I’m guessing most of you will have read this:
‘It’s not hard to find one running and in decent shape for a couple grand.”
Apparently ‘decent shape’ means something different now, as the market has risen on these cars. I found mine for 4 grand a few years ago, and while it was cosmetically mostly there, it’s needed enough stuff to get it running right (and still needs more to be ‘perfect’) that I’d hardly call it a budget friendly beater. Now I’m seeing NA Autos for 7 grand on my local craigslist.
“Even then, though, you’ll have a car that’s too big to be a real sports car, too small to be as practical as a family car, and you’ll have to re-do the head gasket and head bolts if you want to drive it hard, which I would.”
I’m going to go ahead and disagree with almost all of this. I’d call the Mk3 Supra more a grand tourer than a pure sports car, as even in 1987 the car had electronically adjustable suspension, cruise, power adjustable lumbar, bolsters, and power seats, power mirrors, headlight sprayers, and ample trunk space. The wife and I took mine to Las Vegas from Minneapolis and had plenty of room for clothes, two spares, enough tools to take the car apart (I’m the paranoid type when I pack for a long trip), and everything else we needed/wanted for comfort/convenience and had room to spare. The head gasket is a known issue, and honestly an easy fix. a MHG with ARP studs/bolts, torqued correctly, and you’re set.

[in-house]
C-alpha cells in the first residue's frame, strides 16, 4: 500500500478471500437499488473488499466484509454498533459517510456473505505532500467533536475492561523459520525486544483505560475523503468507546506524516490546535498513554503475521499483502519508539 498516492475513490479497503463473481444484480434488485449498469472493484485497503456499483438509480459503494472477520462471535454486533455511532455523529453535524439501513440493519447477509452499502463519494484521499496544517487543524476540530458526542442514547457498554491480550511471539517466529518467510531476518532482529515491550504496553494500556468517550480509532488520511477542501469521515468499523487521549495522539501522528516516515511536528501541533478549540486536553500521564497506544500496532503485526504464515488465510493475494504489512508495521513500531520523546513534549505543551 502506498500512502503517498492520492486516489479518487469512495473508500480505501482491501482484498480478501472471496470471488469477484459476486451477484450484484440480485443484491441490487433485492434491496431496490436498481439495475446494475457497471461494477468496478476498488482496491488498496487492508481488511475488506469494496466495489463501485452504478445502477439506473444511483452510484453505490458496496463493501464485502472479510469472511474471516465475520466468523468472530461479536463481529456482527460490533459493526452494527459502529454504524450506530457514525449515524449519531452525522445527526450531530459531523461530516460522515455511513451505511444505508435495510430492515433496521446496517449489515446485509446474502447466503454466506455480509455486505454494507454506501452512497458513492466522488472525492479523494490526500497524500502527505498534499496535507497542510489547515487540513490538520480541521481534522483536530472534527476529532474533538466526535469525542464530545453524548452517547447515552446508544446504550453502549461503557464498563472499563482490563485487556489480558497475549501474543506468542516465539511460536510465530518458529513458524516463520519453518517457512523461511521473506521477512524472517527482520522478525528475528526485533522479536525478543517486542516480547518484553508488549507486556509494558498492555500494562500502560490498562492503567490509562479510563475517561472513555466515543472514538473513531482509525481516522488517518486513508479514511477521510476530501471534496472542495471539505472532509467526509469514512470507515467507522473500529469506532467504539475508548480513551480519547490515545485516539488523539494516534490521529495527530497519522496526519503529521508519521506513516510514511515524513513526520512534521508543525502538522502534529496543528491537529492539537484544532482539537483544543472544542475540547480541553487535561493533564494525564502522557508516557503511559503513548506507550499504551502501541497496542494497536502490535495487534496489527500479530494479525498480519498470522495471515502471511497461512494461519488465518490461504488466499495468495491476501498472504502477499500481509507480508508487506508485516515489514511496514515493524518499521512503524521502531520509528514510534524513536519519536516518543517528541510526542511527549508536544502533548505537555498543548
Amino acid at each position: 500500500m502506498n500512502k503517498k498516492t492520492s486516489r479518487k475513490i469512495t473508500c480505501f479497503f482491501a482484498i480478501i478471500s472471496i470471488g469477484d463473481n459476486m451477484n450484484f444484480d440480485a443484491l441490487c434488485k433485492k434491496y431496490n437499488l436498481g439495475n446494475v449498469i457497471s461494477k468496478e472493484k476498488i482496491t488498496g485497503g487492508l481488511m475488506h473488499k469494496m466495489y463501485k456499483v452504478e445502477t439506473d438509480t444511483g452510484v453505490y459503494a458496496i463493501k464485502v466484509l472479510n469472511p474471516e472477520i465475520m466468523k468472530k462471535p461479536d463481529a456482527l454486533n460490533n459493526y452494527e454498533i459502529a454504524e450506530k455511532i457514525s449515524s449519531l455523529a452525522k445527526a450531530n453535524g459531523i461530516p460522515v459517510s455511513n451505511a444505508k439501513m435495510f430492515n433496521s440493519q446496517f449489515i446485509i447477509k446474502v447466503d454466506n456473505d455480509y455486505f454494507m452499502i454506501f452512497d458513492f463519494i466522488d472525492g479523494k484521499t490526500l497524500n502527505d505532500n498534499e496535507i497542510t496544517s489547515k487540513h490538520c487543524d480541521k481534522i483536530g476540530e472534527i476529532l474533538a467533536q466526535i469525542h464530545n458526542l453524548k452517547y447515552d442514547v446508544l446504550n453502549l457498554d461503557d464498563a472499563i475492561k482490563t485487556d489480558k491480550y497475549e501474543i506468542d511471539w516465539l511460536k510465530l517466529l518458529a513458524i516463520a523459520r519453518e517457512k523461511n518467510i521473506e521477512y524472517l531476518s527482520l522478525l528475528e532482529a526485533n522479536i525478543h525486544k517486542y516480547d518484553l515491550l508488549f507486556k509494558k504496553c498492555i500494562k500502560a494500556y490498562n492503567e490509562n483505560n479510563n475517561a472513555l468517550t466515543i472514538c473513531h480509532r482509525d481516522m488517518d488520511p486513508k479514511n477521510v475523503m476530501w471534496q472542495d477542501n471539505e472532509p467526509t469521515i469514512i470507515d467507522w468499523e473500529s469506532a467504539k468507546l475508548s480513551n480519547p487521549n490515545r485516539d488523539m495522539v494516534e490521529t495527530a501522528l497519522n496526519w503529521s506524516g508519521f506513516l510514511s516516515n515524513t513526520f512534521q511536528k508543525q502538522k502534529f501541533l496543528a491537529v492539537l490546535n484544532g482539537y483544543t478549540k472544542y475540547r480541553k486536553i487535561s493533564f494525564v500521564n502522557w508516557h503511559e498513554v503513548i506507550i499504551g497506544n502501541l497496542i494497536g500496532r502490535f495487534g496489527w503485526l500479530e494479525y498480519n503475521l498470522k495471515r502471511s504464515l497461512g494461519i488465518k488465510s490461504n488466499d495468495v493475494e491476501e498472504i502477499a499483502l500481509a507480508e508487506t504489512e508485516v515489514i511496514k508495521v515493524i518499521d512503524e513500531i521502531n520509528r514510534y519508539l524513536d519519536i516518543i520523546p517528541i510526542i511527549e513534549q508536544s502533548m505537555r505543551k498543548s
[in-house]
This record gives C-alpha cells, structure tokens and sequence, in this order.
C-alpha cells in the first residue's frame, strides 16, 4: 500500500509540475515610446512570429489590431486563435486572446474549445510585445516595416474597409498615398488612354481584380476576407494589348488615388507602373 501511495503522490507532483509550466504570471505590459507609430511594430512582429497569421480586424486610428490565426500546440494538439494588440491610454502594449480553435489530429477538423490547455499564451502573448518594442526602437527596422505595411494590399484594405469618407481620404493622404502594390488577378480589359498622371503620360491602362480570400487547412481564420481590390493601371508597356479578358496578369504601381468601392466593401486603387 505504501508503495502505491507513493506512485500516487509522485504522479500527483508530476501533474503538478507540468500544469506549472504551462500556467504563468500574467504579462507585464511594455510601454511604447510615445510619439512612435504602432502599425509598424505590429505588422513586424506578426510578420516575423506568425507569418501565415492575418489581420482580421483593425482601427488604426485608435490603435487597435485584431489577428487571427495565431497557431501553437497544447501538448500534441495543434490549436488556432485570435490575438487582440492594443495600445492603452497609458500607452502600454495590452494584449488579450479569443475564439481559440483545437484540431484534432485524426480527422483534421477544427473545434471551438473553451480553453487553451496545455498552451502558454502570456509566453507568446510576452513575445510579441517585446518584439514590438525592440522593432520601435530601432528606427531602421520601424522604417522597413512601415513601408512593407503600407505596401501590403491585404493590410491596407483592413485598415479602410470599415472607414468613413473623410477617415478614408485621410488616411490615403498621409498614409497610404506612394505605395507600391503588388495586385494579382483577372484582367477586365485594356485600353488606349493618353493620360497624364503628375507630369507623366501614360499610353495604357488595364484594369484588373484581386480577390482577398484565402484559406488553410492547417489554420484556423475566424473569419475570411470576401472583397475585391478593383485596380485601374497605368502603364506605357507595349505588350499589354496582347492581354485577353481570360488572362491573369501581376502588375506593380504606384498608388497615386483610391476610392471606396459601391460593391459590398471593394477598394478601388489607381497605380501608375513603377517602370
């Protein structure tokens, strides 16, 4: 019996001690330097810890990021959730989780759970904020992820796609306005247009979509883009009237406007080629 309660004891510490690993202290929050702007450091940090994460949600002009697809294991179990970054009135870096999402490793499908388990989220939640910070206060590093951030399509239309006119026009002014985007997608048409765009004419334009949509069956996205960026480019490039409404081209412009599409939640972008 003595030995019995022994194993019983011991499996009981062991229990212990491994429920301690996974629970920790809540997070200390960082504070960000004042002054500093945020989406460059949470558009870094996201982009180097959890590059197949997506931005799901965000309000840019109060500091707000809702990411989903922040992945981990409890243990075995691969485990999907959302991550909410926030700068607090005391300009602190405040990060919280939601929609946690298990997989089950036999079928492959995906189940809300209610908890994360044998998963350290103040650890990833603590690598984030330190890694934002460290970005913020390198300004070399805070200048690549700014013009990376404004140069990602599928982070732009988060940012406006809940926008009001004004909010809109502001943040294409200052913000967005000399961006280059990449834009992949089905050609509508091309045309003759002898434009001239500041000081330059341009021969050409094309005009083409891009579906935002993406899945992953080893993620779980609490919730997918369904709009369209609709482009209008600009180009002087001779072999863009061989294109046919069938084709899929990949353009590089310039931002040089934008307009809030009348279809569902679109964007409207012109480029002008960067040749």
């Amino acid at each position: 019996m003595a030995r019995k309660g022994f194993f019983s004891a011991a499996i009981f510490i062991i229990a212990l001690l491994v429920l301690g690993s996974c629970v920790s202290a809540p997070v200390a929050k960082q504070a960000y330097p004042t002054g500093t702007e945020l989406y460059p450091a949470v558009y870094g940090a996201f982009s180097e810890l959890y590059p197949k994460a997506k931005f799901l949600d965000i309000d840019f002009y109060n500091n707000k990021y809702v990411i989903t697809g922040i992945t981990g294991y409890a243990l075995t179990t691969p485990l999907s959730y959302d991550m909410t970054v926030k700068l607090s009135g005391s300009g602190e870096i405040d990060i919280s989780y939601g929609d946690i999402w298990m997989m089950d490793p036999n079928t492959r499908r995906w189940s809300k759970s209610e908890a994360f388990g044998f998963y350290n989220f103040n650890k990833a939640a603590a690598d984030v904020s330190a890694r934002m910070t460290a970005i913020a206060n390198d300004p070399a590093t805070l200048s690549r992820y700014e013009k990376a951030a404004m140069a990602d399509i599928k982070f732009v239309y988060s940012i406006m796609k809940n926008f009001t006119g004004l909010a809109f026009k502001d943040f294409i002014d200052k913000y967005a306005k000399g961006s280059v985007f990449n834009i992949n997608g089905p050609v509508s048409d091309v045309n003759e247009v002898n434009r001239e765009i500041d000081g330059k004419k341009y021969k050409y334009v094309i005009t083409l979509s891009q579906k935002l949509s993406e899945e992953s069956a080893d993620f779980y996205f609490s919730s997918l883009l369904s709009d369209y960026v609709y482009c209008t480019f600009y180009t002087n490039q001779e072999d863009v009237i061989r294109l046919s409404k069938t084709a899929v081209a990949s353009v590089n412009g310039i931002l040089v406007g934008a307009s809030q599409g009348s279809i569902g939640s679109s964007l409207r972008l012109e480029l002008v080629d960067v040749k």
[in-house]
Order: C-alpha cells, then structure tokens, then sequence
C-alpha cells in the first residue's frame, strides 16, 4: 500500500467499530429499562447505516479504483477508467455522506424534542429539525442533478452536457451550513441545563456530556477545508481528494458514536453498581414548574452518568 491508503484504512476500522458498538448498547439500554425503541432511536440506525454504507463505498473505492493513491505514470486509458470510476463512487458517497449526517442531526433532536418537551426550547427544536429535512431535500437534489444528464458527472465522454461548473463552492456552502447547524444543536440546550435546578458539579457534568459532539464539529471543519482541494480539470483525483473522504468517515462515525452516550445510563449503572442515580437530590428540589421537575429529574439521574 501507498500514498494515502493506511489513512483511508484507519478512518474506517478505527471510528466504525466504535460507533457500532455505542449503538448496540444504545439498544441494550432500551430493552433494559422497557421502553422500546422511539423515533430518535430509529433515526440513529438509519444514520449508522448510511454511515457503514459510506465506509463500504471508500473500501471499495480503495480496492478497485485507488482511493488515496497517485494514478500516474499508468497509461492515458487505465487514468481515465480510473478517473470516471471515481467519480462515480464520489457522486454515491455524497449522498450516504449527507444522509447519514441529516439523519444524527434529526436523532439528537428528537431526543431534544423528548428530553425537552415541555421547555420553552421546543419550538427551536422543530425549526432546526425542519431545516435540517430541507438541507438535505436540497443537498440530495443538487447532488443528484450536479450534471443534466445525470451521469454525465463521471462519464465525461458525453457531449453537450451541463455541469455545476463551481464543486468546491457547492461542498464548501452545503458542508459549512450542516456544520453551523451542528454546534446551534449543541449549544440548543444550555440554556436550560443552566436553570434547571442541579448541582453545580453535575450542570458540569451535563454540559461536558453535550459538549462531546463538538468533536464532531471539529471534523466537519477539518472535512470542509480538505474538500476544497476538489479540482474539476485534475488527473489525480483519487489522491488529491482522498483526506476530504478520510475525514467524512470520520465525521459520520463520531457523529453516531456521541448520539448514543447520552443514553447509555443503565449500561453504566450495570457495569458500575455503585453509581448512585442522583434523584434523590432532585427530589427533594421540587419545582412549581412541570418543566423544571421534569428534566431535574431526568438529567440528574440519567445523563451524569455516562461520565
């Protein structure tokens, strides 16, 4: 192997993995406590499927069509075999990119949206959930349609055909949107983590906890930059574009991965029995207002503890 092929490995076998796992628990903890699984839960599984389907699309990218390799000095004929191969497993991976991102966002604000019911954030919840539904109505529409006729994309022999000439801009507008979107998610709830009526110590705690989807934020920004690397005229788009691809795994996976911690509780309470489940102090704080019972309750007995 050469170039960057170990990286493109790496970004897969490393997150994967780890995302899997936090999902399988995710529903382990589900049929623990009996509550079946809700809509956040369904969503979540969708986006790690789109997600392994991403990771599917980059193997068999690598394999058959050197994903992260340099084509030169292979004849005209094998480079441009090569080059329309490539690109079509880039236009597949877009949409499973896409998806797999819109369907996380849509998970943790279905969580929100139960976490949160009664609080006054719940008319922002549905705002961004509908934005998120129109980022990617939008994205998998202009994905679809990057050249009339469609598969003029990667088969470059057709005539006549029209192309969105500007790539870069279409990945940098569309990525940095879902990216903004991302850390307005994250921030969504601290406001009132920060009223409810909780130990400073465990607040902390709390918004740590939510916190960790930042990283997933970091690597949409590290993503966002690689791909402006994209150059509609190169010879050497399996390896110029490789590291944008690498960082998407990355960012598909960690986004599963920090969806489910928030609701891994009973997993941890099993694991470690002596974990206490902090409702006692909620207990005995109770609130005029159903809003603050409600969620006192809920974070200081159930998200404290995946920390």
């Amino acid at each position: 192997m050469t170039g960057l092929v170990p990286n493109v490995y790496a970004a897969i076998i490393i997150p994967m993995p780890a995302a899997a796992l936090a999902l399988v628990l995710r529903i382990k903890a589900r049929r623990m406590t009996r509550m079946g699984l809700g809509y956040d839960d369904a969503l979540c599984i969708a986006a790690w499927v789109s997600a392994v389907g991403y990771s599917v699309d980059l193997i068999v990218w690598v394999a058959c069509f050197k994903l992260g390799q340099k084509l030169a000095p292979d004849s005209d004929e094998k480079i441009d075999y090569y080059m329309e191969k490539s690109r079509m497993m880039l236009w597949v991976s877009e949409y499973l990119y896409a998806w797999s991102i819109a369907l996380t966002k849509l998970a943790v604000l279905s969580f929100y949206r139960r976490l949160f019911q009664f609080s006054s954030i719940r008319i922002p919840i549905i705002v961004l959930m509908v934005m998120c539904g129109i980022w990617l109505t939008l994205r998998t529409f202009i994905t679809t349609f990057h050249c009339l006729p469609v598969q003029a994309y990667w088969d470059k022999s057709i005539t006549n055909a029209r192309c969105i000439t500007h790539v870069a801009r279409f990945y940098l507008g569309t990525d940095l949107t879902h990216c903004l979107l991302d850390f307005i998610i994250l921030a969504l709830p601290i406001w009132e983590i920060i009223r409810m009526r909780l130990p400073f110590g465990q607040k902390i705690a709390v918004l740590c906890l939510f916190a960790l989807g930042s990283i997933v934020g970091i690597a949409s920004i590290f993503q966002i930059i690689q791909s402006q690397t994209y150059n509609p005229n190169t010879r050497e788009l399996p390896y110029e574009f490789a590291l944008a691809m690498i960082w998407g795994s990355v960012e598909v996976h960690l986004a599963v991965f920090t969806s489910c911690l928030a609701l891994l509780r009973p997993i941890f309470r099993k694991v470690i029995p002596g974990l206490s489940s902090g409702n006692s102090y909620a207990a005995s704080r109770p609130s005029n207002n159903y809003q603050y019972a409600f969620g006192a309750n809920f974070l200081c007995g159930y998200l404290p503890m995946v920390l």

“But I still can’t help but think that a MkIII Supra is the disposable, fuck-withable car that I could really use and beat the hell out of.”
The NA ones, sure. But as I said, the market is rising on these things, and the turbo cars are growing in price and desirability.
At the end of the day, I’d rather see a MK3 go to someone who likes the cars, not someone who sees it as an appliance. It seems like it’s not the car for Raph. Yes, I’m biased.
Mine for your troubles:
Oh look, a MN Mk3 at 14 thousand feet: